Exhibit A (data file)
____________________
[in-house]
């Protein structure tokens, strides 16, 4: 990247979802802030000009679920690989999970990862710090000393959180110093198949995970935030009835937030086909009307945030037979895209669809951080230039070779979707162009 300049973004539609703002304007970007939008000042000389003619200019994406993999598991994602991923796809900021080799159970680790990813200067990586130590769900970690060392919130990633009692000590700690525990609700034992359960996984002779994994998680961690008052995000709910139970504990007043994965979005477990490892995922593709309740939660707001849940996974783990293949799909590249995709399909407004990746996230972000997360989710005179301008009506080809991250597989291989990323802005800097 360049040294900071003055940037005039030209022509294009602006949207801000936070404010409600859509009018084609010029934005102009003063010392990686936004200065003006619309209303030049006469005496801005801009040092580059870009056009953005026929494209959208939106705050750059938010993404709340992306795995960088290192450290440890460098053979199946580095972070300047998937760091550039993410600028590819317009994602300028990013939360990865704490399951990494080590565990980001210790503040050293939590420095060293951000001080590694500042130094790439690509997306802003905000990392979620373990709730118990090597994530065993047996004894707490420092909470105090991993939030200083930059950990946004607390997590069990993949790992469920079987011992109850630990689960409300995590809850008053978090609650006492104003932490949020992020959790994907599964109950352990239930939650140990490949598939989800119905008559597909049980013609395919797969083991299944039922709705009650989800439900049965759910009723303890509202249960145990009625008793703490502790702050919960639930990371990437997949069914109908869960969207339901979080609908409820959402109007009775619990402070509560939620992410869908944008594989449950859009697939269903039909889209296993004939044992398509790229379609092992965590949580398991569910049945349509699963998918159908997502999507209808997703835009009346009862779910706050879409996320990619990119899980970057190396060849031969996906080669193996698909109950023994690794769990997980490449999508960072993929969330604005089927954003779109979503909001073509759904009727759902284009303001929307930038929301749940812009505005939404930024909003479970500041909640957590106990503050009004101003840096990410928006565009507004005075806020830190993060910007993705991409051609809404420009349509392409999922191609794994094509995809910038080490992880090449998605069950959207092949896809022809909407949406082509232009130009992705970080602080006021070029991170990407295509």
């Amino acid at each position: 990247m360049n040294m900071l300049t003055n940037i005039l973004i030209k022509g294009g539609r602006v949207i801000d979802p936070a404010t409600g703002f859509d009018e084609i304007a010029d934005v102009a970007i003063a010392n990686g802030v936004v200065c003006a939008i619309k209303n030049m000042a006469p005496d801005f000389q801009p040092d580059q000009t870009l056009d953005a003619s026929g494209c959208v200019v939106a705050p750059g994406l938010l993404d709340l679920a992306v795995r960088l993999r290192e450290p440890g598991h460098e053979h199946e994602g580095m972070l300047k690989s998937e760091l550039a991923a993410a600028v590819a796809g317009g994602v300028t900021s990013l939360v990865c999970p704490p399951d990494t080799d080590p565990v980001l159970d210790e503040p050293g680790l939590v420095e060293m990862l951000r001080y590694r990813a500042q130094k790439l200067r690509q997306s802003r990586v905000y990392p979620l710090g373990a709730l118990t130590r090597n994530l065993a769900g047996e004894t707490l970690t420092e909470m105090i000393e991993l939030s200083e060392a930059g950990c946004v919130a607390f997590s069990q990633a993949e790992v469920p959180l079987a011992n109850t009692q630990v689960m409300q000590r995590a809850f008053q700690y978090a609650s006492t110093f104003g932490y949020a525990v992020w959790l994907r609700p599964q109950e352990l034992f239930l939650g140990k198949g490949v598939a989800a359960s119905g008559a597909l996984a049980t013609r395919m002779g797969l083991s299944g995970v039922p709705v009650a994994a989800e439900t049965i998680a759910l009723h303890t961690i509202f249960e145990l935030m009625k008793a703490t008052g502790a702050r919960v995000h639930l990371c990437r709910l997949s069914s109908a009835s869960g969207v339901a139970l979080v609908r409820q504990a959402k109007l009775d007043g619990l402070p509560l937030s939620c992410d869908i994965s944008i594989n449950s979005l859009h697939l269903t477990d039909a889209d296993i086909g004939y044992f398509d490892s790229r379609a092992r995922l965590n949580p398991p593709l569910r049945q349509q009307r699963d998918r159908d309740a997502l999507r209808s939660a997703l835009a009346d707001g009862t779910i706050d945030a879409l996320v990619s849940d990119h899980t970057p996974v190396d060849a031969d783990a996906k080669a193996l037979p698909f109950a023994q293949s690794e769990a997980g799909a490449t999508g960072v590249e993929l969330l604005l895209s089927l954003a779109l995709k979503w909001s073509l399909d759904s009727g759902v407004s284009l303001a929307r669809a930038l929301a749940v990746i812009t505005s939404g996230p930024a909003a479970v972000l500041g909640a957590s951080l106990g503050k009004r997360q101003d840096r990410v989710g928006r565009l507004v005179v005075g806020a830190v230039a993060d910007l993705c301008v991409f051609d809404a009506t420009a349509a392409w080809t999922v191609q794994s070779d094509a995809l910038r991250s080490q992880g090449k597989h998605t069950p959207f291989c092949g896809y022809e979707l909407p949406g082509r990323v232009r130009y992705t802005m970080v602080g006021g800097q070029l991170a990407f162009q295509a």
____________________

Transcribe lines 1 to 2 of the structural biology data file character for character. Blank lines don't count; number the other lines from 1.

[in-house]
């Protein structure tokens, strides 16, 4: 990247979802802030000009679920690989999970990862710090000393959180110093198949995970935030009835937030086909009307945030037979895209669809951080230039070779979707162009 300049973004539609703002304007970007939008000042000389003619200019994406993999598991994602991923796809900021080799159970680790990813200067990586130590769900970690060392919130990633009692000590700690525990609700034992359960996984002779994994998680961690008052995000709910139970504990007043994965979005477990490892995922593709309740939660707001849940996974783990293949799909590249995709399909407004990746996230972000997360989710005179301008009506080809991250597989291989990323802005800097 360049040294900071003055940037005039030209022509294009602006949207801000936070404010409600859509009018084609010029934005102009003063010392990686936004200065003006619309209303030049006469005496801005801009040092580059870009056009953005026929494209959208939106705050750059938010993404709340992306795995960088290192450290440890460098053979199946580095972070300047998937760091550039993410600028590819317009994602300028990013939360990865704490399951990494080590565990980001210790503040050293939590420095060293951000001080590694500042130094790439690509997306802003905000990392979620373990709730118990090597994530065993047996004894707490420092909470105090991993939030200083930059950990946004607390997590069990993949790992469920079987011992109850630990689960409300995590809850008053978090609650006492104003932490949020992020959790994907599964109950352990239930939650140990490949598939989800119905008559597909049980013609395919797969083991299944039922709705009650989800439900049965759910009723303890509202249960145990009625008793703490502790702050919960639930990371990437997949069914109908869960969207339901979080609908409820959402109007009775619990402070509560939620992410869908944008594989449950859009697939269903039909889209296993004939044992398509790229379609092992965590949580398991569910049945349509699963998918159908997502999507209808997703835009009346009862779910706050879409996320990619990119899980970057190396060849031969996906080669193996698909109950023994690794769990997980490449999508960072993929969330604005089927954003779109979503909001073509759904009727759902284009303001929307930038929301749940812009505005939404930024909003479970500041909640957590106990503050009004101003840096990410928006565009507004005075806020830190993060910007993705991409051609809404420009349509392409999922191609794994094509995809910038080490992880090449998605069950959207092949896809022809909407949406082509232009130009992705970080602080006021070029991170990407295509």